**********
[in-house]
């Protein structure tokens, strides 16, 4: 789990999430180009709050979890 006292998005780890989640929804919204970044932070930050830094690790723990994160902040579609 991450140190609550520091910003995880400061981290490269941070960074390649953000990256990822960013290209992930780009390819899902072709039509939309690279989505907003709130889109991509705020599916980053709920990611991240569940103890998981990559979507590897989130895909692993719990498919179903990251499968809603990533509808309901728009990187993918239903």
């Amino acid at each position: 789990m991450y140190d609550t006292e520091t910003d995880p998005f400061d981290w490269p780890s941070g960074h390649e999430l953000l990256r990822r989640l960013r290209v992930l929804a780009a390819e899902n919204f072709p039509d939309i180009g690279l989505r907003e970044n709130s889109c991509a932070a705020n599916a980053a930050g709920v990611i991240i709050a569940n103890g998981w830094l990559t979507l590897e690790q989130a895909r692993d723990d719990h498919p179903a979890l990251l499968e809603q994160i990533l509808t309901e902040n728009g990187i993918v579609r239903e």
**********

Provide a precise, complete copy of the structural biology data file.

[in-house]
């Protein structure tokens, strides 16, 4: 789990999430180009709050979890 006292998005780890989640929804919204970044932070930050830094690790723990994160902040579609 991450140190609550520091910003995880400061981290490269941070960074390649953000990256990822960013290209992930780009390819899902072709039509939309690279989505907003709130889109991509705020599916980053709920990611991240569940103890998981990559979507590897989130895909692993719990498919179903990251499968809603990533509808309901728009990187993918239903």
């Amino acid at each position: 789990m991450y140190d609550t006292e520091t910003d995880p998005f400061d981290w490269p780890s941070g960074h390649e999430l953000l990256r990822r989640l960013r290209v992930l929804a780009a390819e899902n919204f072709p039509d939309i180009g690279l989505r907003e970044n709130s889109c991509a932070a705020n599916a980053a930050g709920v990611i991240i709050a569940n103890g998981w830094l990559t979507l590897e690790q989130a895909r692993d723990d719990h498919p179903a979890l990251l499968e809603q994160i990533l509808t309901e902040n728009g990187i993918v579609r239903e």